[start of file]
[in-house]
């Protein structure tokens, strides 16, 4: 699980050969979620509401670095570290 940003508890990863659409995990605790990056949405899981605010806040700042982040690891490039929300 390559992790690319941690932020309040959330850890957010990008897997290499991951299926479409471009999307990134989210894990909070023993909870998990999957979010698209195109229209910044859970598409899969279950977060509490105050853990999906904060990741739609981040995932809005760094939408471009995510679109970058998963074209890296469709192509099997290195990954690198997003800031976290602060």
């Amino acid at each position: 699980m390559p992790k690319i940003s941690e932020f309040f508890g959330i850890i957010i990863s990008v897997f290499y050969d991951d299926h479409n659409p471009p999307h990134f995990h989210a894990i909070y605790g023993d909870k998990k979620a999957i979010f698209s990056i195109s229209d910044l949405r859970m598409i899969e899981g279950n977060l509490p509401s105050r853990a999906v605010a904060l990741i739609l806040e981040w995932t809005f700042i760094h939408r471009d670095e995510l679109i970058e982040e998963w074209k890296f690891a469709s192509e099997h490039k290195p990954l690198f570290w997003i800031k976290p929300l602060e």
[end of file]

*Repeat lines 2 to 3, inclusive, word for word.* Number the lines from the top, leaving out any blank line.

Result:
């Protein structure tokens, strides 16, 4: 699980050969979620509401670095570290 940003508890990863659409995990605790990056949405899981605010806040700042982040690891490039929300 390559992790690319941690932020309040959330850890957010990008897997290499991951299926479409471009999307990134989210894990909070023993909870998990999957979010698209195109229209910044859970598409899969279950977060509490105050853990999906904060990741739609981040995932809005760094939408471009995510679109970058998963074209890296469709192509099997290195990954690198997003800031976290602060």
């Amino acid at each position: 699980m390559p992790k690319i940003s941690e932020f309040f508890g959330i850890i957010i990863s990008v897997f290499y050969d991951d299926h479409n659409p471009p999307h990134f995990h989210a894990i909070y605790g023993d909870k998990k979620a999957i979010f698209s990056i195109s229209d910044l949405r859970m598409i899969e899981g279950n977060l509490p509401s105050r853990a999906v605010a904060l990741i739609l806040e981040w995932t809005f700042i760094h939408r471009d670095e995510l679109i970058e982040e998963w074209k890296f690891a469709s192509e099997h490039k290195p990954l690198f570290w997003i800031k976290p929300l602060e």